If students view themselves as progressive supporters of social justice, they are more than likely to swallow the entirety of the social justice platform, which increasingly includes an anti-Israel position. It will become part of their breathing, their DNA, not necessarily because they care about Middle Eastern politics but because they hear about Israel’s “occupation” and its engaging in “genocide.” Truthfully, genocide is a very specific term and is a major exaggeration, but pro-Palestinian activists use these terminologies and often accept them unthinkingly.
JA: I believe that Deborah Lipstadt, professor of Holocaust studies at Emory University, once said, “There are BDS supporters on campus who can’t find Israel on a map.”
RH: This is precisely my point. Many college students don’t care enough about the Israel-Palestinian issue to bother becoming informed or to question their own assumptions or biases. They are part of an echo chamber where the same words used to describe Israel are used to describe issues that they do care about. Because they align themselves with others who are anti-Israel, they end up internalizing those anti-Israel messages irrespective of whether they really care about the Israel-Palestinian issue or not. It’s also become increasingly difficult for Jewish students on campus to be both progressive and pro-Israel because it separates them from their peers who are not inclined that way.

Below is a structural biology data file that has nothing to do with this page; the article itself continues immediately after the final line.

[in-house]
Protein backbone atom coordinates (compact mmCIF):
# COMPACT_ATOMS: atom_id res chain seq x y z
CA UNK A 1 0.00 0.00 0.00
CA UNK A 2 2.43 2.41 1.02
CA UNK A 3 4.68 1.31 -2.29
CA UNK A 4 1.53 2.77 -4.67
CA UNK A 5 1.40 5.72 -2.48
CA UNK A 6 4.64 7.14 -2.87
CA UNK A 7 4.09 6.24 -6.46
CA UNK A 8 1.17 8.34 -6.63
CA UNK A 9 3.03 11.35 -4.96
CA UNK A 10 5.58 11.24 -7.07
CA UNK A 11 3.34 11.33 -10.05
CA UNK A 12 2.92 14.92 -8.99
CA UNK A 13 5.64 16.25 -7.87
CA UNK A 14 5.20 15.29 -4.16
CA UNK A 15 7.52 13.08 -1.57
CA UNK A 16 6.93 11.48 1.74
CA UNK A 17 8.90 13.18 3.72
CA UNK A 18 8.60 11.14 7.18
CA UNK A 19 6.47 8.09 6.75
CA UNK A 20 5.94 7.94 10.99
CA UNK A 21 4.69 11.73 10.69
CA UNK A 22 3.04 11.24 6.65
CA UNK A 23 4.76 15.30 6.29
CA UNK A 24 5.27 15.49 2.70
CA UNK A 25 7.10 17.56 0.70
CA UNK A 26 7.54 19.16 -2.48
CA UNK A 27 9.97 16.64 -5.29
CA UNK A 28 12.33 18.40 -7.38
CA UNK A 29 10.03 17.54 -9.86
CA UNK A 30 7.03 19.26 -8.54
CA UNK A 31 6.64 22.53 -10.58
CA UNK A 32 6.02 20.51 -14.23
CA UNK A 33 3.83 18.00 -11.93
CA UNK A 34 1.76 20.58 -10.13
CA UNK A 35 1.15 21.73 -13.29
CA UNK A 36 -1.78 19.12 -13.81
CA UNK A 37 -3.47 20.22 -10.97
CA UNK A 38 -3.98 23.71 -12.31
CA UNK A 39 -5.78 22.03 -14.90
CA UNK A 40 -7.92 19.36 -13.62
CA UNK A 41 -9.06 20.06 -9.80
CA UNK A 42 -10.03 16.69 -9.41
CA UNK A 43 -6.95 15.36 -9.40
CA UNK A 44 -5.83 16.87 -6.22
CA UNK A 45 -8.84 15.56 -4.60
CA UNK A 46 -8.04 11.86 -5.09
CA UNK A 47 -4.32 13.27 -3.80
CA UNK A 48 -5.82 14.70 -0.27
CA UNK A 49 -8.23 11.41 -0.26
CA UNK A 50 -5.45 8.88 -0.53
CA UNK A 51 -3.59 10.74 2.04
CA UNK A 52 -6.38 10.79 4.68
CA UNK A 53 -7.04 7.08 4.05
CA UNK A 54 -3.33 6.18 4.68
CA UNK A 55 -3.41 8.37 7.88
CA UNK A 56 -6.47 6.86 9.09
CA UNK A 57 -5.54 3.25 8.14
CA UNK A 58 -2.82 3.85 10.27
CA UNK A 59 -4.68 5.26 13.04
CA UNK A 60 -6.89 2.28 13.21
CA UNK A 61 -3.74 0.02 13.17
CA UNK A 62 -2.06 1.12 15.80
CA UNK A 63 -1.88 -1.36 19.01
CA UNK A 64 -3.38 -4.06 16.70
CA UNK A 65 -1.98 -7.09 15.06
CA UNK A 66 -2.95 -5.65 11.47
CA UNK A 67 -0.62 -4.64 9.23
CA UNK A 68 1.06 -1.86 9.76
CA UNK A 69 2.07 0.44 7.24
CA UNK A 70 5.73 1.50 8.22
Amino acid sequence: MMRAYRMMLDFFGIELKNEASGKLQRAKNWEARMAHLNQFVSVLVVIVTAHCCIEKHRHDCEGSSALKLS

JA: We’ve discussed anti-Zionism on the left. What about what’s happening on the right?
RH: There’s a perception that those on the right, like card-carrying Republicans, are generally pro-Israel. This was rooted in the strength of the evangelical movement. But today we see there are also people on the right who are anti-Semitic and buy into all of the anti-Semitic stereotypes; some of them feel that Jews are symbols of progressive liberal ideology working to undermine the values in American society.